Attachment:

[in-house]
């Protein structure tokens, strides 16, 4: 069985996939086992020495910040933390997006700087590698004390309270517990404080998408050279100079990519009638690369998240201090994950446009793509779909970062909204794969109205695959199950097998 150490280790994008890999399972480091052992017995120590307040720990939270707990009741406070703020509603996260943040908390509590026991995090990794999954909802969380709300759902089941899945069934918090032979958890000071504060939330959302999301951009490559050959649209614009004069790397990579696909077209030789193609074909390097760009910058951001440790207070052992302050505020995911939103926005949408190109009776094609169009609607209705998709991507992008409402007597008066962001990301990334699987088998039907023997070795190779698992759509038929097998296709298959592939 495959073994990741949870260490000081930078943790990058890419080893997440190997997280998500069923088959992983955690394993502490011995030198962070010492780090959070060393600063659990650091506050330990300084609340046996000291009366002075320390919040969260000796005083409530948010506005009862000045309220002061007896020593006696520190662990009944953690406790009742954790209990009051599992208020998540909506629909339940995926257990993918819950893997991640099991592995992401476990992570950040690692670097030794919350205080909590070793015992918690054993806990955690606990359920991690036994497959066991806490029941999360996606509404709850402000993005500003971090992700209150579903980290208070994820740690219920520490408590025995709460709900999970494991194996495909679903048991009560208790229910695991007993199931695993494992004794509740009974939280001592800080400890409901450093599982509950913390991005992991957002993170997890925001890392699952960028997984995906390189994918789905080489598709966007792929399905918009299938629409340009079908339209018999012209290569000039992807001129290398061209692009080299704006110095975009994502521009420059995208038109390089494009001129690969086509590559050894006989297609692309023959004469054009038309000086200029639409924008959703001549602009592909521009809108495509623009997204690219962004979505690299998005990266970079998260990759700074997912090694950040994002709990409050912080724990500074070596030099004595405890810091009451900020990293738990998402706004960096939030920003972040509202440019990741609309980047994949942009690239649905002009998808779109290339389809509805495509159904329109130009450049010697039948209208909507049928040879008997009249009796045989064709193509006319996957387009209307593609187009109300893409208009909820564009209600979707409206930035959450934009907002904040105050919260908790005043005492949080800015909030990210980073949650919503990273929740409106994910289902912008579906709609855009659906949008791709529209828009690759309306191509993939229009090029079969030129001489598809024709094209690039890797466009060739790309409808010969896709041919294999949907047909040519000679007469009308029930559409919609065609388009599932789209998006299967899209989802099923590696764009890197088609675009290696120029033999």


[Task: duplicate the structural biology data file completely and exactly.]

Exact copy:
[in-house]
């Protein structure tokens, strides 16, 4: 069985996939086992020495910040933390997006700087590698004390309270517990404080998408050279100079990519009638690369998240201090994950446009793509779909970062909204794969109205695959199950097998 150490280790994008890999399972480091052992017995120590307040720990939270707990009741406070703020509603996260943040908390509590026991995090990794999954909802969380709300759902089941899945069934918090032979958890000071504060939330959302999301951009490559050959649209614009004069790397990579696909077209030789193609074909390097760009910058951001440790207070052992302050505020995911939103926005949408190109009776094609169009609607209705998709991507992008409402007597008066962001990301990334699987088998039907023997070795190779698992759509038929097998296709298959592939 495959073994990741949870260490000081930078943790990058890419080893997440190997997280998500069923088959992983955690394993502490011995030198962070010492780090959070060393600063659990650091506050330990300084609340046996000291009366002075320390919040969260000796005083409530948010506005009862000045309220002061007896020593006696520190662990009944953690406790009742954790209990009051599992208020998540909506629909339940995926257990993918819950893997991640099991592995992401476990992570950040690692670097030794919350205080909590070793015992918690054993806990955690606990359920991690036994497959066991806490029941999360996606509404709850402000993005500003971090992700209150579903980290208070994820740690219920520490408590025995709460709900999970494991194996495909679903048991009560208790229910695991007993199931695993494992004794509740009974939280001592800080400890409901450093599982509950913390991005992991957002993170997890925001890392699952960028997984995906390189994918789905080489598709966007792929399905918009299938629409340009079908339209018999012209290569000039992807001129290398061209692009080299704006110095975009994502521009420059995208038109390089494009001129690969086509590559050894006989297609692309023959004469054009038309000086200029639409924008959703001549602009592909521009809108495509623009997204690219962004979505690299998005990266970079998260990759700074997912090694950040994002709990409050912080724990500074070596030099004595405890810091009451900020990293738990998402706004960096939030920003972040509202440019990741609309980047994949942009690239649905002009998808779109290339389809509805495509159904329109130009450049010697039948209208909507049928040879008997009249009796045989064709193509006319996957387009209307593609187009109300893409208009909820564009209600979707409206930035959450934009907002904040105050919260908790005043005492949080800015909030990210980073949650919503990273929740409106994910289902912008579906709609855009659906949008791709529209828009690759309306191509993939229009090029079969030129001489598809024709094209690039890797466009060739790309409808010969896709041919294999949907047909040519000679007469009308029930559409919609065609388009599932789209998006299967899209989802099923590696764009890197088609675009290696120029033999």